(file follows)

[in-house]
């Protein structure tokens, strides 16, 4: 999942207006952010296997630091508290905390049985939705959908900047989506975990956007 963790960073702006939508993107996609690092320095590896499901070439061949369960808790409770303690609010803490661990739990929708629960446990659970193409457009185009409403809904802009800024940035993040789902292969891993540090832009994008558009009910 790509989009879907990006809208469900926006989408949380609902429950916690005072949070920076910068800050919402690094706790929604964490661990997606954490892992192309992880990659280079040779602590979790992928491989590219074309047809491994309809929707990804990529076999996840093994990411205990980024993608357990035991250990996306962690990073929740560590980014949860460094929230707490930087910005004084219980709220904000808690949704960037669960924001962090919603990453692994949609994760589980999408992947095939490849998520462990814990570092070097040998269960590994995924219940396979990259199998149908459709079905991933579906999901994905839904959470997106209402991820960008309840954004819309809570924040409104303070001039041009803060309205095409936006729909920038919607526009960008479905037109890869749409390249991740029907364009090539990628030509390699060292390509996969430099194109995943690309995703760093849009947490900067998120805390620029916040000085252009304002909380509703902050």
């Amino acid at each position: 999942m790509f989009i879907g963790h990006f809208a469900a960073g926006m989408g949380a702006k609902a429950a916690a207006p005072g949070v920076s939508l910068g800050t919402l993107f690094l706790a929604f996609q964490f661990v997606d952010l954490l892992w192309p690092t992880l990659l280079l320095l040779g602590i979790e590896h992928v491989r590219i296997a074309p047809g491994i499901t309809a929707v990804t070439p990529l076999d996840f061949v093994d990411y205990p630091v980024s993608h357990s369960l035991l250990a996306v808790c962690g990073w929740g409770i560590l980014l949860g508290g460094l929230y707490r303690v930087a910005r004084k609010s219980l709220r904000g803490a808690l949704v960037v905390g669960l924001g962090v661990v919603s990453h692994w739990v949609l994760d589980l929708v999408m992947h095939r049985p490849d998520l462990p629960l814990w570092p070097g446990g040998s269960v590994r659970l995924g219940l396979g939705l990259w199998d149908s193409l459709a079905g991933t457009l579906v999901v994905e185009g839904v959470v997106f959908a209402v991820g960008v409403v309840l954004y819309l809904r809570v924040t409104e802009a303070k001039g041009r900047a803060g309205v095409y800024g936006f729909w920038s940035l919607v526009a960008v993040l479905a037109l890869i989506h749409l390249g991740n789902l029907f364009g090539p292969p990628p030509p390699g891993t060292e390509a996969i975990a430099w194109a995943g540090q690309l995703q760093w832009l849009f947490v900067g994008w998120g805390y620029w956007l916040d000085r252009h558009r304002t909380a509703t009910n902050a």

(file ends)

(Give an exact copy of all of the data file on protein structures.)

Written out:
[in-house]
């Protein structure tokens, strides 16, 4: 999942207006952010296997630091508290905390049985939705959908900047989506975990956007 963790960073702006939508993107996609690092320095590896499901070439061949369960808790409770303690609010803490661990739990929708629960446990659970193409457009185009409403809904802009800024940035993040789902292969891993540090832009994008558009009910 790509989009879907990006809208469900926006989408949380609902429950916690005072949070920076910068800050919402690094706790929604964490661990997606954490892992192309992880990659280079040779602590979790992928491989590219074309047809491994309809929707990804990529076999996840093994990411205990980024993608357990035991250990996306962690990073929740560590980014949860460094929230707490930087910005004084219980709220904000808690949704960037669960924001962090919603990453692994949609994760589980999408992947095939490849998520462990814990570092070097040998269960590994995924219940396979990259199998149908459709079905991933579906999901994905839904959470997106209402991820960008309840954004819309809570924040409104303070001039041009803060309205095409936006729909920038919607526009960008479905037109890869749409390249991740029907364009090539990628030509390699060292390509996969430099194109995943690309995703760093849009947490900067998120805390620029916040000085252009304002909380509703902050």
């Amino acid at each position: 999942m790509f989009i879907g963790h990006f809208a469900a960073g926006m989408g949380a702006k609902a429950a916690a207006p005072g949070v920076s939508l910068g800050t919402l993107f690094l706790a929604f996609q964490f661990v997606d952010l954490l892992w192309p690092t992880l990659l280079l320095l040779g602590i979790e590896h992928v491989r590219i296997a074309p047809g491994i499901t309809a929707v990804t070439p990529l076999d996840f061949v093994d990411y205990p630091v980024s993608h357990s369960l035991l250990a996306v808790c962690g990073w929740g409770i560590l980014l949860g508290g460094l929230y707490r303690v930087a910005r004084k609010s219980l709220r904000g803490a808690l949704v960037v905390g669960l924001g962090v661990v919603s990453h692994w739990v949609l994760d589980l929708v999408m992947h095939r049985p490849d998520l462990p629960l814990w570092p070097g446990g040998s269960v590994r659970l995924g219940l396979g939705l990259w199998d149908s193409l459709a079905g991933t457009l579906v999901v994905e185009g839904v959470v997106f959908a209402v991820g960008v409403v309840l954004y819309l809904r809570v924040t409104e802009a303070k001039g041009r900047a803060g309205v095409y800024g936006f729909w920038s940035l919607v526009a960008v993040l479905a037109l890869i989506h749409l390249g991740n789902l029907f364009g090539p292969p990628p030509p390699g891993t060292e390509a996969i975990a430099w194109a995943g540090q690309l995703q760093w832009l849009f947490v900067g994008w998120g805390y620029w956007l916040d000085r252009h558009r304002t909380a509703t009910n902050a």